Season Archives

14.33: Writing Imperfect Worlds

Your Hosts: Brandon, Mary Robinette, Margaret, and Howard How do you write a setting in which the status quo is one with which you deeply disagree? How do you create a conflict of this sort without being overtly pedantic or preachy? In this episode we talk about creating engaging worlds while worldbuilding around—and yes, over—landmines. … Continue reading 14.33: Writing Imperfect Worlds

Take a wish-fulfillment character, and place them on the lowest rung of the power structure.

The Fated Sky, by Mary Robinette Kowal

Worldbuilding Gender Roles

Your Hosts: Brandon, Mary Robinette, Margaret, and Howard Let’s talk about worldbuilding with gender roles. Most of us have grown up with a very strongly defined binary, that distinction need not be how we craft the worlds in which we set our stories. In this episode we discuss the resources we have to help us, … Continue reading Worldbuilding Gender Roles

Apply the axes of power deliberately to character gender, and determine how gender and gender identity affects the various axes

Autonomous, by Annalee Newitz

14.31: Cultural Setting as Conflict

Your Hosts: Brandon, Dan, Howard, and Mahtab In this episode we talk about how to put characters in conflict with their setting, and how to structure our work so that these conflicts arise organically rather than feeling mandated by plot. Credits: This episode was recorded by Dan Thompson, and master by Alex Jackson

Make an entire planet of you. Now create a trading post where people who are NOT you must find ways to interact with the world of yous.

14.30: Eating Your Way to Better Worldbuilding

Your Hosts: Piper, Dongwon, Amal, and Maurice We like food, and we like to talk about food. Our hosts this week talk about how this influences their fiction, (not to mention how incredibly complex [and interesting, and delicious] the subject is.) Credits: this episode was recorded by Howard Tayler, and mastered by Alex Jackson 

Imagine a fictional meal. Describe its history and provenance. Work that into the story.

A Feast of Ice and Fire: The Game of Thrones Companion Cookbook, by Chelsea Monroe-Cassel and Sarian Lehrer, with an introduction by George R. R. Martin

14.29: Field Research

Your Hosts: Brandon, Mary Robinette, Margaret, and Howard So, you’re going to go someplace and learn something you can’t learn in any other way. Maybe it’s location research for setting. Maybe you’re off to interview an expert. Whatever you’re planning, you need to be planning it well. In this episode we discuss the field research … Continue reading 14.29: Field Research

Take photos of a place that’s new to you. Write descriptions from those photos.

PBS Spacetime, by Gabe Perez-Giz and Matthew O’Dowd

(Here’s Howard’s PBS Spacetime Chronological playlist, which is current through June of 2018)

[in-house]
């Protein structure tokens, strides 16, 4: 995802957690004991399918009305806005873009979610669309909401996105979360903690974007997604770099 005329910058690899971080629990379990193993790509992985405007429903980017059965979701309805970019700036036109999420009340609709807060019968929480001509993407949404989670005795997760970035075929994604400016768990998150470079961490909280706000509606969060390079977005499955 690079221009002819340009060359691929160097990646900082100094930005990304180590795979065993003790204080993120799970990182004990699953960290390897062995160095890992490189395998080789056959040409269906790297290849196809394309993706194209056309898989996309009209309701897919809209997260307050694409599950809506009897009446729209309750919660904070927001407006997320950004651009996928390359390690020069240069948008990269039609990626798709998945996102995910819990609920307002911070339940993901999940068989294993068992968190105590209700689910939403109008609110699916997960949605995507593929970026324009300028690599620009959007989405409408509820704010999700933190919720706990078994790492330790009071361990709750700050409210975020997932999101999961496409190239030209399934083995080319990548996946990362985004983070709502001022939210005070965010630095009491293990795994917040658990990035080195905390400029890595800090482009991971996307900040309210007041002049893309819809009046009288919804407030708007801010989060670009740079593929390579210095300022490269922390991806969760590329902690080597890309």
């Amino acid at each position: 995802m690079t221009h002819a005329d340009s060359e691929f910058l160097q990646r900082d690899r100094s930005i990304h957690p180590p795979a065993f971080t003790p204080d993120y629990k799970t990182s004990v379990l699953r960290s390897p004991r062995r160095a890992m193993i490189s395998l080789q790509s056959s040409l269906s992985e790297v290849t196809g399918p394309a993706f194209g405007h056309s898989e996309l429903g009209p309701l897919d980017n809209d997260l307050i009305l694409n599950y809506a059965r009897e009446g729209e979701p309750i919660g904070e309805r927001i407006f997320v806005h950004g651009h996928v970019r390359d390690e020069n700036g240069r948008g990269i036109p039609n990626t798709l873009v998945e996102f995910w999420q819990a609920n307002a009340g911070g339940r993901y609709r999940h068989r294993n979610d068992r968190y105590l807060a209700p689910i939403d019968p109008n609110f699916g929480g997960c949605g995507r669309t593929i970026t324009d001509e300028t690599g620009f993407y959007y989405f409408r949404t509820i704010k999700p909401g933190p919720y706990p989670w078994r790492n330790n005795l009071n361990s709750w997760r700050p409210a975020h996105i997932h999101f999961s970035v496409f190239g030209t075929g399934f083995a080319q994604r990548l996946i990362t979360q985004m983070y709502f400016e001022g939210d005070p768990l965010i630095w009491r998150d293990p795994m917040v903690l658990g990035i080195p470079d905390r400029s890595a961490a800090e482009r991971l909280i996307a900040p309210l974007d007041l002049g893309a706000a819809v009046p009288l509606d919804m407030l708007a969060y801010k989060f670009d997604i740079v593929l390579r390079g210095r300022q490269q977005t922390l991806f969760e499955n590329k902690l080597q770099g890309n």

14.28: Warfare and Weaponry

Your Hosts: Brandon, Dan, Howard, and Mahtab How do you write about warfare in your stories when you’ve never fought in a war? How do you describe brilliant tactics when you’re completely untrained in military movements? How can you portray the emotions of someone on a battlefield without having been on a battlefield yourself? In … Continue reading 14.28: Warfare and Weaponry

Invent a powerful, NON-technological weapon for your setting.

The Girl with All the Gifts, by M.R. Carey, narrated by Flinty Williams

14.27: Natural Setting as Conflict

Your Hosts: Brandon, Mary Robinette, Dan, and Howard In this episode we stories with the “Person-vs-Setting” structure. These are stories where nature fills the role of antagonist, and may also be what governs the pacing, and the delivery of key emotional beats. Credits: This episode was recorded by Dan Thompson, and mastered by Alex Jackson

Pick a milieu, a starting point, and an exit. Brainstorm about twenty things preventing the character from exiting. Rank your five favorites in order of difficulty.

Hatchet, by Gary Paulsen, narrated by Peter Coyote

How to Invent Everything: A Survival Guide for the Stranded Time Traveler, by Ryan North

14.26: Lessons from Aristotle, with Rob Kimbro

Your Hosts: Brandon, Mary Robinette, and Dan, with special guest Rob Kimbro Rob Kimbro joins us this week to talk about Aristotle’s elements of tragedy, and how they might be applied to our writing. The six elements are (in Aristotle’s order of descending importance): plot, character, idea, dialog, music, and spectacle.  We discuss this tool … Continue reading 14.26: Lessons from Aristotle, with Rob Kimbro

Take something you’ve written, and then rank the elements based on how important they are in what you wrote. Now re-order the elements, and rewrite the piece to match the new ranking.

Aristotle’s Poetics, by Aristotle, narrated by Ray Childs